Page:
Friday, September 13, 2013

Drones for Human Rights

Traditionally, drones are viewed as military equipment, used to provide useful intelligence on foreign activities to government organizations or to fire missiles in foreign countries.  Even though drones are used to accomplish violent acts, their use is justified due to the fact that they minimize soldier casualties, increase the speed and feasibility of staging an attack, and reduce the manpower and time needed to obtain valuable information about foreign entities.  Through these means, a government can make more informed decisions on what measures to take in conducting warfare and can more quickly and accurately execute attacks, increasing the speed at which the military can accomplish the tasks necessary to secure freedom, democracy, and human rights for the people of a foreign country.  While drones can indirectly aid in securing human rights, could this process be conducted more efficiently?
In order to identify human rights violations and provide adequate evidence to warrant foreign aid, governments or international bodies must conduct extensive, time-consuming, and often dangerous investigations, but what if there was a way to speed up this process? Through the use of drones, government bodies could quickly and safely identify human rights violations, and could therefore intercede and combat these violations more quickly.  Additionally, by using drones to identify human rights violations, their usefulness in securing human rights would be more direct, the process of providing humanitarian aid would be more efficient and timely, and the nature and scope of human rights violations could more accurately be relayed to the government bodies conducting warfare, leading to less unnecessary casualties and more productive and specialized warfare. 
Currently, the use of drones to identify human rights violations could be utilized in Syria.  The Arab League’s observers were forced to flee Syria and suspend investigations due to violence, but drones would not be subject to these same limitations.  The use of drones would also allow for human rights atrocities to be broadcast on a larger scale, increasing awareness and thereby resulting in more pressure on government and international bodies to respond.  Although using drones to monitor human rights violations in foreign countries might increase tensions with those foreign entities, which could magnify the scope of violent acts conducted on civilians and increase the hatred toward the countries using drones, I still think that the use of drones could be a valuable asset in investigating human rights violations.  First of all, they would help to obtain more accurate information, so unnecessary violence and conflict could be avoided.  In addition, the use of drones could minimize the time necessary to remedy human rights violations and could provide evidence to hold the right parties accountable for such atrocities.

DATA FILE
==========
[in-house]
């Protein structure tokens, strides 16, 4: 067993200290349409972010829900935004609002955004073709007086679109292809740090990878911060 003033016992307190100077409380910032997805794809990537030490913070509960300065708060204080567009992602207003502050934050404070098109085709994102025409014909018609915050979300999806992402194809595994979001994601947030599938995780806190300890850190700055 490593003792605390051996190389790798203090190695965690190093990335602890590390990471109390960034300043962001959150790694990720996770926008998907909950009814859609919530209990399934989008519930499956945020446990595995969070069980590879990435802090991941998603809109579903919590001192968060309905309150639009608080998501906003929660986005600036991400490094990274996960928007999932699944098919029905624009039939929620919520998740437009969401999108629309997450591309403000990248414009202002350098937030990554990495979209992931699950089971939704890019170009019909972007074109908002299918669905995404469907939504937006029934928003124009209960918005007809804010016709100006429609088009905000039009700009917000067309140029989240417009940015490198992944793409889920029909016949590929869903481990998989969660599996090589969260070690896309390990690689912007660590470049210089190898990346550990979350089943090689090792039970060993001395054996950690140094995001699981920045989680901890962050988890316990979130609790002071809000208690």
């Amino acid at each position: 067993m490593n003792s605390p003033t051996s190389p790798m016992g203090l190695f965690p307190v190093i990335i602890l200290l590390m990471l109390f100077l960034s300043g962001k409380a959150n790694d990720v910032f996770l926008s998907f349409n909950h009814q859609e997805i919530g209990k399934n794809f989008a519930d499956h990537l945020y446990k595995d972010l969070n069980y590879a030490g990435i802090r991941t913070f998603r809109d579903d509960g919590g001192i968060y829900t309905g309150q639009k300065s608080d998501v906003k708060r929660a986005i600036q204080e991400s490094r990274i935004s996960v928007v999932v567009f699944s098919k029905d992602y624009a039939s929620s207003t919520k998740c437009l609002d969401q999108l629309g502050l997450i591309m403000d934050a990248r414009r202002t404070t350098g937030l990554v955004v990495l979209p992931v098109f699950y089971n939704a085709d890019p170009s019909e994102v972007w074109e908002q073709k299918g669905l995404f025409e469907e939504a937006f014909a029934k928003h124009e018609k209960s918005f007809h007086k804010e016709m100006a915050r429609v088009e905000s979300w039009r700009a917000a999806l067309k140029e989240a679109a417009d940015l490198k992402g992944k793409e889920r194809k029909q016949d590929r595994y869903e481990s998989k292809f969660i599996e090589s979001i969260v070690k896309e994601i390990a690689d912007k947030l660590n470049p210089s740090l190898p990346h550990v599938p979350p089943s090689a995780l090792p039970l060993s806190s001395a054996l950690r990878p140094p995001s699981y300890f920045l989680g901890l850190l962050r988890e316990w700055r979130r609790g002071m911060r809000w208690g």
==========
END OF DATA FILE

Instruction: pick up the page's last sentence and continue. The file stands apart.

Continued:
1 comment:

  1. Carolyn - good point about the positive uses drones could give us. Unfortunately, drones have been used in the recent past and the results have not been good for human rights. Yes, they involve less US humans, but they have not been particularly great about avoiding catastrophes with humans from other countries. I think you point to a good example of how a technology could be optimized to help with human rights. I just wish this was its only use.